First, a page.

When brokers engage in excessive trading, sometimes referred to as churning, the broker will typical trade in and out of securities, sometimes even the same stock, many times over a short period of time.  Often times the account will completely “turnover” every month with different securities.  This type of investment trading activity in the client’s account serves no reasonable purpose for the investor and is engaged in only to profit the broker through the generation of commissions created by the trades.  Churning is considered a species of securities fraud.  The elements of the claim are excessive transactions of securities, broker control over the account, and intent to defraud the investor by obtaining unlawful commissions.  A similar claim, excessive trading, under FINRA’s suitability rule involves just the first two elements.  Certain commonly used measures and ratios used to determine churning help evaluate a churning claim.  These ratios look at how frequently the account is turned over plus whether or not the expenses incurred in the account made it unreasonable that the investor could reasonably profit from the activity.

An examination of Flower’s employment history reveals that Flower moves from troubled firm to troubled firm.  The pattern of brokers moving in this way is sometimes called “cockroaching” within the industry.  See More Than 5,000 Stockbrokers From Expelled Firms Still Selling Securities, The Wall Street Journal, (Oct. 4, 2013).  In Flower’s 18 year career he has worked at least 15 different firms.  What’s more astonishing is that seven of those firm’s have been expelled from the industry by FINRA and in many instances for securities laws violations for mistreating their customers.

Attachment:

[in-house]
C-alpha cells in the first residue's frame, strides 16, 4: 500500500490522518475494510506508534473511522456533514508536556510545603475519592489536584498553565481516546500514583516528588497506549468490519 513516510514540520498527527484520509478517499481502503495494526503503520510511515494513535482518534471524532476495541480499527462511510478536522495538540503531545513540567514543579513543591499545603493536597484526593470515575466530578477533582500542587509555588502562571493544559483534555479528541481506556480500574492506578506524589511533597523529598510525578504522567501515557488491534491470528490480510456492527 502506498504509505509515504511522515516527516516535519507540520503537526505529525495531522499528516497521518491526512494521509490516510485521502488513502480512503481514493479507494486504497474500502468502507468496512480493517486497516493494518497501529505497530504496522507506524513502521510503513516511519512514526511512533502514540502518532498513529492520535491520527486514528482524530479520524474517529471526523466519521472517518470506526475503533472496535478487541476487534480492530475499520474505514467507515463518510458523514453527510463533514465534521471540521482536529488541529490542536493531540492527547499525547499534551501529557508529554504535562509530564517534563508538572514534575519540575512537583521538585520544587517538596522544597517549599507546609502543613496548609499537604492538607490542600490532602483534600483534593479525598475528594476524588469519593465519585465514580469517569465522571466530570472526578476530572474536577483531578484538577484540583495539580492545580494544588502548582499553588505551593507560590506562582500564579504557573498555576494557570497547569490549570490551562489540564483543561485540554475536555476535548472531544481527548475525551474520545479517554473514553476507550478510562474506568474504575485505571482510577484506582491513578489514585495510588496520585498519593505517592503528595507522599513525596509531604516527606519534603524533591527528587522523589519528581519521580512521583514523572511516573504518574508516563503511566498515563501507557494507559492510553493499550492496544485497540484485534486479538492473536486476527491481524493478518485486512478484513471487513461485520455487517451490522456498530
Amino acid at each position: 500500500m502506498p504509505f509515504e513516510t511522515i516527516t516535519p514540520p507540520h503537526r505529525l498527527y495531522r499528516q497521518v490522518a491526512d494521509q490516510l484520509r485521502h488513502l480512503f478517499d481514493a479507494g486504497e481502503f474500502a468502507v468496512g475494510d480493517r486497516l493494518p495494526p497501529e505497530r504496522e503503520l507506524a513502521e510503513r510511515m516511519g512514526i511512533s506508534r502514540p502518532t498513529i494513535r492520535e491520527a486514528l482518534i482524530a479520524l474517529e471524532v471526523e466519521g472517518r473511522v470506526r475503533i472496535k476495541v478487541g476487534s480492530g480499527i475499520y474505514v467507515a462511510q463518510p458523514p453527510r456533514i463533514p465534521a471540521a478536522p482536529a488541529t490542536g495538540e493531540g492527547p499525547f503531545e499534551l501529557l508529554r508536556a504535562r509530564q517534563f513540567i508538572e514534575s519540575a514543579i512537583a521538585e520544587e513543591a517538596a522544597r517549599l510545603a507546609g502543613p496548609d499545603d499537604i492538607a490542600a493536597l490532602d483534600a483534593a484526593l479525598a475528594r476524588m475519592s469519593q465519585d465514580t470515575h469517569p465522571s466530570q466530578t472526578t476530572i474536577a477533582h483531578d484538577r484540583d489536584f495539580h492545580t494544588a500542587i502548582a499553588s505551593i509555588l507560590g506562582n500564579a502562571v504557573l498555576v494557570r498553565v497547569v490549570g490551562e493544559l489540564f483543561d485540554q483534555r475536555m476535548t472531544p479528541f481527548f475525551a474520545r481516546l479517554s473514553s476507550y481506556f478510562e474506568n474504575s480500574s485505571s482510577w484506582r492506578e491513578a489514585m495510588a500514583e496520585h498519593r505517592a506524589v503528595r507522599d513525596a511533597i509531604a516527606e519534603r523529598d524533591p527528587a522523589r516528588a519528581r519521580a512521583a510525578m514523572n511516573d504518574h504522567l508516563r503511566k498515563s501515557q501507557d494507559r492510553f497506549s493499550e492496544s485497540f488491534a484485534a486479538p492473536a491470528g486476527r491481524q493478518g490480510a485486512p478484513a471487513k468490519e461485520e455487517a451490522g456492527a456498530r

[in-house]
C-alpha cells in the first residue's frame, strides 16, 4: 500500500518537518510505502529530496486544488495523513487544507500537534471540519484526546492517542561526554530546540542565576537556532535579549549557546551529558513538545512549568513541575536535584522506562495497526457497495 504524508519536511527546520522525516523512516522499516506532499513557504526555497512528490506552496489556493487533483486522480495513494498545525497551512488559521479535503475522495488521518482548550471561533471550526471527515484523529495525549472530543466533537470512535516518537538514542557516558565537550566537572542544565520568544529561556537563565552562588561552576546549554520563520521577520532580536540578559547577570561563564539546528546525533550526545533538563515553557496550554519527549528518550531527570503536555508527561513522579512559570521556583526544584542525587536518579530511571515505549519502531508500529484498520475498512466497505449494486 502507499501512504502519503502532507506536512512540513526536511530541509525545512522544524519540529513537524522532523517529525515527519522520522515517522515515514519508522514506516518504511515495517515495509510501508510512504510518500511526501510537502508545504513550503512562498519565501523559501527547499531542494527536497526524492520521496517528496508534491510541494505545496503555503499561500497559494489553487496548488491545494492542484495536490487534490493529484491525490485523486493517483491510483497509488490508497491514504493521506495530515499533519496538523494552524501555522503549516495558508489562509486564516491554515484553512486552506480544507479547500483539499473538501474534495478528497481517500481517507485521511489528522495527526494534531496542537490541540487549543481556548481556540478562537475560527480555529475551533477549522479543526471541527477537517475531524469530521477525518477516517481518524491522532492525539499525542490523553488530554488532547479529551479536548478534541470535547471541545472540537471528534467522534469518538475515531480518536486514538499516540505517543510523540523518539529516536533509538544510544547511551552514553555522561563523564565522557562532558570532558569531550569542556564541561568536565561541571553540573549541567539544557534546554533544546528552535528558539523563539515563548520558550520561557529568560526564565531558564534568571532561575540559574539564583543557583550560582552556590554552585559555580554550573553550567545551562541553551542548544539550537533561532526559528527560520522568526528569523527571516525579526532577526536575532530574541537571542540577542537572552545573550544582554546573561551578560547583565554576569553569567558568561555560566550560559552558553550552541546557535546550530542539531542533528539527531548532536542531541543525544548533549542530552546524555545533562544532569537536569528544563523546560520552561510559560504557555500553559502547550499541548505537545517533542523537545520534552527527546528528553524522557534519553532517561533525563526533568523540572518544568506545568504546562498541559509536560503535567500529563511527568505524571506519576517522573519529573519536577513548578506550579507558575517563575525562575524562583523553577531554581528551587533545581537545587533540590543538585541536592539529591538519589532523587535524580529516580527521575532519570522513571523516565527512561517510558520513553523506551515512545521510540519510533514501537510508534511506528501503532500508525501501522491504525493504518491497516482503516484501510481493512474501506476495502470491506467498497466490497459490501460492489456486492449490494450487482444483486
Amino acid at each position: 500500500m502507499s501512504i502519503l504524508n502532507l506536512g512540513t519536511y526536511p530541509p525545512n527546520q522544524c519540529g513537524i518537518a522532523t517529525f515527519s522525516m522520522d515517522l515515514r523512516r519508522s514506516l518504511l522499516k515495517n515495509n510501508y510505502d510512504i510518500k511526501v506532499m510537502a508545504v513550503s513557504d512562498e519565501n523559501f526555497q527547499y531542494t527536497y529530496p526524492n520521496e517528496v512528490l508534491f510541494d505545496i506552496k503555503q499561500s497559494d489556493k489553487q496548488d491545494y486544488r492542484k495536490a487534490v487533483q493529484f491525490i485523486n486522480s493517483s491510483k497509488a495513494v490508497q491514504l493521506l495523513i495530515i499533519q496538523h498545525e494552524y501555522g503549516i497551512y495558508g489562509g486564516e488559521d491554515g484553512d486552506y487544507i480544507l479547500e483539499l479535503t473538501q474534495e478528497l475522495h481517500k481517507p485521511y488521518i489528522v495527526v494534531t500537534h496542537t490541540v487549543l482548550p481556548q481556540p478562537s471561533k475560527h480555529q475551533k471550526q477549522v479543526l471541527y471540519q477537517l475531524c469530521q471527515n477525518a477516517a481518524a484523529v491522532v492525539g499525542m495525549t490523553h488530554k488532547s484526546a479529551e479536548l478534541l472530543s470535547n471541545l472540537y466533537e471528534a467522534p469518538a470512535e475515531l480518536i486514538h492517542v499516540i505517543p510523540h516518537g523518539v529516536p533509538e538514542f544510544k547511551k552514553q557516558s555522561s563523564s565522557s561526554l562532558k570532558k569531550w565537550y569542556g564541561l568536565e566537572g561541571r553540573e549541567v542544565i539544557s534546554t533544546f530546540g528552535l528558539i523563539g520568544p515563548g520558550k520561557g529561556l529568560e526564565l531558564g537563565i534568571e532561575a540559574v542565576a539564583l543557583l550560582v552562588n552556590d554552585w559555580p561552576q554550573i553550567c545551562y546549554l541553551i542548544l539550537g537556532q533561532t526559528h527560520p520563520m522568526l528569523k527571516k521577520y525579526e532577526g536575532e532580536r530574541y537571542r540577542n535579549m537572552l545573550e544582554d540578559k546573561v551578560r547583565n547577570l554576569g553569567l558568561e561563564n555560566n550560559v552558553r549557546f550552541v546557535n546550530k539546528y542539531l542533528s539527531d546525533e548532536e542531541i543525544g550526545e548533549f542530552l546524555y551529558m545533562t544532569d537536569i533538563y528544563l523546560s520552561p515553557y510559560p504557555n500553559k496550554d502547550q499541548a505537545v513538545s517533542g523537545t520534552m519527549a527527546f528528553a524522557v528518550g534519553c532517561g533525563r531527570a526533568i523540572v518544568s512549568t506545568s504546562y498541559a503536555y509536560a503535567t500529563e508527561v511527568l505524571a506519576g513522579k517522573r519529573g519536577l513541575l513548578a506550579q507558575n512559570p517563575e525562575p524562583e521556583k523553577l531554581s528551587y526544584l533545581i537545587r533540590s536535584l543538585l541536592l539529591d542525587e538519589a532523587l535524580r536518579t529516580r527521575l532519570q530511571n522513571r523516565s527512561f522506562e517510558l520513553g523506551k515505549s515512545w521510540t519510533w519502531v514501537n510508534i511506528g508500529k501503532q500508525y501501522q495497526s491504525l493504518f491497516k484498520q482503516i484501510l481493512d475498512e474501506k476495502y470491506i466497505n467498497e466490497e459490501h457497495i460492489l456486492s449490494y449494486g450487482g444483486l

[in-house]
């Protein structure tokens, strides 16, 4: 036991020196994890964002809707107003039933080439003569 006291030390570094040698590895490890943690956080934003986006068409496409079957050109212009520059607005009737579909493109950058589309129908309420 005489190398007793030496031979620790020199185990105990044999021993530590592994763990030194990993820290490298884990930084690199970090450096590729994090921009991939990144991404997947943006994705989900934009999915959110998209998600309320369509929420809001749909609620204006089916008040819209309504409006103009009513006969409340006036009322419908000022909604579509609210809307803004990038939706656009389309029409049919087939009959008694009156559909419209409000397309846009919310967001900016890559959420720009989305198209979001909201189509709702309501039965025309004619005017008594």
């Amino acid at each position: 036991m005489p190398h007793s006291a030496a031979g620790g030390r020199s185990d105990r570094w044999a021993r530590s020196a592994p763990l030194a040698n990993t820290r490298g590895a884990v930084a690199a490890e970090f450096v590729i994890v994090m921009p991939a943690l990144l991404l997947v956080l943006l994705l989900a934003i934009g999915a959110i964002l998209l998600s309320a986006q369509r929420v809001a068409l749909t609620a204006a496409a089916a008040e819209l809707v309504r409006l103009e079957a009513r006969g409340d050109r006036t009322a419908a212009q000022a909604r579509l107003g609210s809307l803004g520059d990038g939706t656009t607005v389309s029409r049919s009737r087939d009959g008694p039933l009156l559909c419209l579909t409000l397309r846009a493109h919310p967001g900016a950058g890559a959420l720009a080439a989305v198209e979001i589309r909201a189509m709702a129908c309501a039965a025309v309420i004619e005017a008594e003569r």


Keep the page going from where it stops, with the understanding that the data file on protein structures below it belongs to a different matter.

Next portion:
shutterstock_188606033The securities fraud lawyers of Gana Weinstein LLP are investigating customer complaints filed with The Financial Industry Regulatory Authority’s (FINRA) against broker Joel Benanti (Benanti). According to BrokerCheck records Benanti has been the subject of at least eight customer complaints. The customer complaints against Benanti allege a number of securities law violations including that the broker made unsuitable investments, unauthorized trading, and churning (excessive trading) among other claims.

The most recent complaint was filed in March 2015 and alleged churning and unsuitable trades from April 2013 through April 2014 causing $35,595 in damages. The complaint was settled.

When brokers engage in excessive trading, sometimes referred to as churning, the broker will typical trade in and out of securities, sometimes even the same stock, many times over a short period of time. Often times the account will completely “turnover” every month with different securities. This type of investment trading activity in the client’s account serves no reasonable purpose for the investor and is engaged in only to profit the broker through the generation of commissions created by the trades. Churning is considered a species of securities fraud. The elements of the claim are excessive transactions of securities, broker control over the account, and intent to defraud the investor by obtaining unlawful commissions. A similar claim, excessive trading, under FINRA’s suitability rule involves just the first two elements. Certain commonly used measures and ratios used to determine churning help evaluate a churning claim. These ratios look at how frequently the account is turned over plus whether or not the expenses incurred in the account made it unreasonable that the investor could reasonably profit from the activity.